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Some time back I recall a thread where the topic was chambers worn by the use of steel headed hulls. Is this in fact a true fact? I seem to recall chambers can be repaired with the use of a sleeve inserted in the chamber area. I assume this is true also? Any particular gun affected more by this than others and is there a fired round count where this problem arises if it does in fact happen. Just trying to clear up nagging questions a few have. Thanks Chris
 

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I've never had a chamber worn from using steel head hulls. I've seen breech faces worn a bit from steel primers, but never had trouble with a chamber being worn. The only time they seem to be troublesome is when the chamber is too tight, too rough, or the steel head has not been sized (reduced) enough when reloading them. I had two inexpensive shotguns that needed to have the chambers polished for the case heads. They were problematic with both steel and brass headed hulls. A quick polishing of that part of the chamber and the problem went away. I've shot many thousands of steel headed hulls and never had a problem with wear. I've never personally seen a gun worn by steel headed hulls either, nor have I heard of any at the local clubs I go to. I've seen and heard of trouble ejecting them, but never an issue with wear. They can also be troublesome if they are not resized properly when reloading them. I size mine to .804" - .805". I use a Mec with an adjustable collet and that was the size Mec had specified to adjust it to.
 

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I bought a used unsingle barrel long ago for my K80. I don't know if steel case heads were the cause, but the chamber was worn oversize. Eventually, I had Briley sleeve the chamber. They use a stainless insert and charge $275. 2-3 week turnaround, beautiful work.
 

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Far more chambers have been RUINED by well intentioned but inept owners "just polishing","cleaning up" Etc. the chamber than by all the steel based hulls fired since the ammo companies started using them.

--- Chip King ---
 

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I try to use brass hulls only---You can buy them cheap--.03 to .04 cents---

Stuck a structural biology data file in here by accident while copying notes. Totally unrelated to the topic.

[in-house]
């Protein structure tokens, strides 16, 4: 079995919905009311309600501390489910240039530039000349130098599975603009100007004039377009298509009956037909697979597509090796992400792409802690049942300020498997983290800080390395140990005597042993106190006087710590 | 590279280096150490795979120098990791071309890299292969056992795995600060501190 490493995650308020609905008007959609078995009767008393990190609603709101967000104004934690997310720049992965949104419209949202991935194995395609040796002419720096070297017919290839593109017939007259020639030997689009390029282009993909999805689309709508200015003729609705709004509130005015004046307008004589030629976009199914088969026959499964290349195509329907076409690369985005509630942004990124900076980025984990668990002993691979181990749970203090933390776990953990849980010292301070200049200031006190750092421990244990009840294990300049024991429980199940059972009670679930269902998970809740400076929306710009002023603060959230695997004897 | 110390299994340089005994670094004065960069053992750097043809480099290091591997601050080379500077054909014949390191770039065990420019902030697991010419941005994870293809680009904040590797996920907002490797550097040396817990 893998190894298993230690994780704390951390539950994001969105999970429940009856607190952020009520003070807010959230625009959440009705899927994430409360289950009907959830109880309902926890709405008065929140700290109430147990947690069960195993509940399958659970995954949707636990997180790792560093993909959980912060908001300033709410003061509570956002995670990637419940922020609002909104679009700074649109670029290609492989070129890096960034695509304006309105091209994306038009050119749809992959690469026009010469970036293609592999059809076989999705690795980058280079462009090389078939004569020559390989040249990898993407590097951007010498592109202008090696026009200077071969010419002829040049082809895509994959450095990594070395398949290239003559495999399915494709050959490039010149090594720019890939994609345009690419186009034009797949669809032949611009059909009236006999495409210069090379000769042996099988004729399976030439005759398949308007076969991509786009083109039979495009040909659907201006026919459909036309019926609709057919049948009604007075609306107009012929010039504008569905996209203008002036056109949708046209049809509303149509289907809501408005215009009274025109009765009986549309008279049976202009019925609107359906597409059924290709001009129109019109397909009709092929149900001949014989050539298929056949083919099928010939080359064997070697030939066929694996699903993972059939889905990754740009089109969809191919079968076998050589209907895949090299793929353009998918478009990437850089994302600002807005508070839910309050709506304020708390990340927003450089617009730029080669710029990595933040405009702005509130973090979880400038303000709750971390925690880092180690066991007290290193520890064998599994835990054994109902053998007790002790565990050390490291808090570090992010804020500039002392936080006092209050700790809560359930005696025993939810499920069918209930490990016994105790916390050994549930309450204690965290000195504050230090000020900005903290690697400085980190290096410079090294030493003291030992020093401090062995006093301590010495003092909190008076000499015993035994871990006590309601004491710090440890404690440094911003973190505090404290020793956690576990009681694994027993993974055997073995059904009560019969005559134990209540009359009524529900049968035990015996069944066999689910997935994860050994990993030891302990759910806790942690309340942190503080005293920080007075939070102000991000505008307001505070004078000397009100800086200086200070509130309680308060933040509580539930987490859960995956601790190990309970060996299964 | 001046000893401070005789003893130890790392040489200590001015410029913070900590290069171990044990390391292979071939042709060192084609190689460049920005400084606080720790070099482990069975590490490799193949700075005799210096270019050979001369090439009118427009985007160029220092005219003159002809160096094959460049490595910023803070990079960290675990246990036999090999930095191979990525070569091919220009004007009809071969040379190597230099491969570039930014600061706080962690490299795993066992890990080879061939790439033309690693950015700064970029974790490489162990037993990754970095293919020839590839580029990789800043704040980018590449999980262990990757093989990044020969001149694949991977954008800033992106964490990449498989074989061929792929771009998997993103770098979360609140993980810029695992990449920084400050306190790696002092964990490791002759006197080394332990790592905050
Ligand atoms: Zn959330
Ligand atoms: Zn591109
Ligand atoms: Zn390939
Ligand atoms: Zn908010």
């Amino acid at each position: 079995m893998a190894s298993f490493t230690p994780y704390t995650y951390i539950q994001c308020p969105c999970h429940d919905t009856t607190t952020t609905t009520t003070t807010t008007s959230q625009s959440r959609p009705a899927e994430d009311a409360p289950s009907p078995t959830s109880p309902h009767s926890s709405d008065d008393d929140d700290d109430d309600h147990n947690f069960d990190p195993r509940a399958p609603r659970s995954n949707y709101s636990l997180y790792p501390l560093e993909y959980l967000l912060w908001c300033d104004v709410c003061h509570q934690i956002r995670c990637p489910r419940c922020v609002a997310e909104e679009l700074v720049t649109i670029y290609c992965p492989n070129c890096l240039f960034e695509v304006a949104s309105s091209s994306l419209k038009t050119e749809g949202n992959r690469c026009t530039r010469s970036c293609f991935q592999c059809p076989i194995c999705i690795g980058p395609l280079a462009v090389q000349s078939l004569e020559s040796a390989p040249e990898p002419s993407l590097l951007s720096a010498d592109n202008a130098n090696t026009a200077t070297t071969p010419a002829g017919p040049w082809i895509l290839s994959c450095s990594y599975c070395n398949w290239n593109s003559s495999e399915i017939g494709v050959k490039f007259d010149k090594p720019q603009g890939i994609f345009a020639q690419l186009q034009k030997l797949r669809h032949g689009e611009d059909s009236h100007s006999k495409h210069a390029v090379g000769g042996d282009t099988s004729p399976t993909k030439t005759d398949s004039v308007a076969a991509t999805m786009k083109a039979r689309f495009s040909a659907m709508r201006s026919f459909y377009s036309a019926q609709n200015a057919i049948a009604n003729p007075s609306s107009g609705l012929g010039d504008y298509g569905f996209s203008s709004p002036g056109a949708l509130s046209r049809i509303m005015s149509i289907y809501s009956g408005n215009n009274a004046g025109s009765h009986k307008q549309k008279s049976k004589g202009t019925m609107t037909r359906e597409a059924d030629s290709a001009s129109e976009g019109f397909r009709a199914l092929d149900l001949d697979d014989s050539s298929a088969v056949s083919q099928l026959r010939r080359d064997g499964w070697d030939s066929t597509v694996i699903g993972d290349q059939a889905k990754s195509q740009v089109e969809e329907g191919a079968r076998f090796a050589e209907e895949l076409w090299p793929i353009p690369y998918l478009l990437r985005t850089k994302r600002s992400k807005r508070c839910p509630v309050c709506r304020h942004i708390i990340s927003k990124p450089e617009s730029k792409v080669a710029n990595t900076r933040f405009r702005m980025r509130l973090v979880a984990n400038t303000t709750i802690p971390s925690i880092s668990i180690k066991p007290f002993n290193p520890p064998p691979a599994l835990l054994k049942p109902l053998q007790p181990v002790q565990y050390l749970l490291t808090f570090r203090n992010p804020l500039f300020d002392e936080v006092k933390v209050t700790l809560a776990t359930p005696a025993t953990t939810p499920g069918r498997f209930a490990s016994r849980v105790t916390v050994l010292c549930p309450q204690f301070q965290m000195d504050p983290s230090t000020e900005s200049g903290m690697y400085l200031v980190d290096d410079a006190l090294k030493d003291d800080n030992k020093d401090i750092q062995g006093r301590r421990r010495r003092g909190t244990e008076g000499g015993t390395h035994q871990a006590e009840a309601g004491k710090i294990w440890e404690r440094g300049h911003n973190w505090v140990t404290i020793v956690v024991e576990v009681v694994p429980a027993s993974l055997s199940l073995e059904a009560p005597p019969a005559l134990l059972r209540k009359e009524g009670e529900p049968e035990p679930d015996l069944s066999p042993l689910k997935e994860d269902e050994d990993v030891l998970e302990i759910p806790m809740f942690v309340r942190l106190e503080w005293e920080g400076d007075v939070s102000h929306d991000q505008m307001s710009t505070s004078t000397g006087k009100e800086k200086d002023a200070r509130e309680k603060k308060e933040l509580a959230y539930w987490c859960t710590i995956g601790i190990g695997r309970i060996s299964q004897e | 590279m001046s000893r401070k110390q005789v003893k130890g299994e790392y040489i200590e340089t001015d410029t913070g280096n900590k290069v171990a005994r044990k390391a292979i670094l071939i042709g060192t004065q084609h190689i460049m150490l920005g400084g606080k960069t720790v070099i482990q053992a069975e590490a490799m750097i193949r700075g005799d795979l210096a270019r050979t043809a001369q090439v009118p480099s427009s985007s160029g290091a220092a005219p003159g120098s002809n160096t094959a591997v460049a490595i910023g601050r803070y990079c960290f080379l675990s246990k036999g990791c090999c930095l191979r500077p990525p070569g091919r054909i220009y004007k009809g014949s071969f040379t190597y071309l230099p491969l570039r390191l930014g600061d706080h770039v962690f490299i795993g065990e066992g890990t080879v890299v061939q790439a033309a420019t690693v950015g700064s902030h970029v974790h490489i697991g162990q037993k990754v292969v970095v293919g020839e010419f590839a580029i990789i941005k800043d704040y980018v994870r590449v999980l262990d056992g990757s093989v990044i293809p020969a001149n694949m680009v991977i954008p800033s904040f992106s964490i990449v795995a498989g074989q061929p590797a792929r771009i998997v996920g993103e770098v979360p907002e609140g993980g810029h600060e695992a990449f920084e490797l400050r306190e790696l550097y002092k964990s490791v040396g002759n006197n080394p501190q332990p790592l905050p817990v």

I respect my guns too much to put any steel hulls in them---JMO---MYSTIC---
 

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I like to think my opinion is the same as MYSTIC. My target guns are only Brownings and Berettas but I opt to use brass hulls. I feel they are easier to reload and they keep better size. I've purposly didn't resize shells only to find they chamber perfectly in my BT-99 and Citori Trap. This was just an experiment. I do resize my shell whether they need it or not.

I have shot shell that were steel base, I thought they were brass. I wasn't mislead just I assumed the were brass only to find out they were a brass wash.

I've only seen shells stick in low grade Remingtons guns using cheap promotional shells. Easy fix with steel wool and Crocus Cloth.
 

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I asked a good gunsmith to open the chamber on my 90T so I could shoot steel based hulls (it wouldn't extract new hulls). He stated that he could only open it up to SAAMI specs and no further. He also told me he had seen hi-grade guns with the chamber oversized from shooting steel. I don't shoot steel hulls. HarryC
 

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There is a reason shotgun case heads are made of brass and brass is used for the cases of centerfire and rimfire ammo. Brass has the best combination of softness, elasticity, and strength for the job. The only reason some ammo uses steel is because it is cheaper and for military use when brass was scarce, but many military guns are built to use it and who cares if they wear out.

Steel has to cause more wear, common sense tells you that, it may or may not be enough to make a measurable difference in the life of your gun. I try to treat my guns the best I can and spending an extra couple of bucks for brass cased ammo is one way of doing that.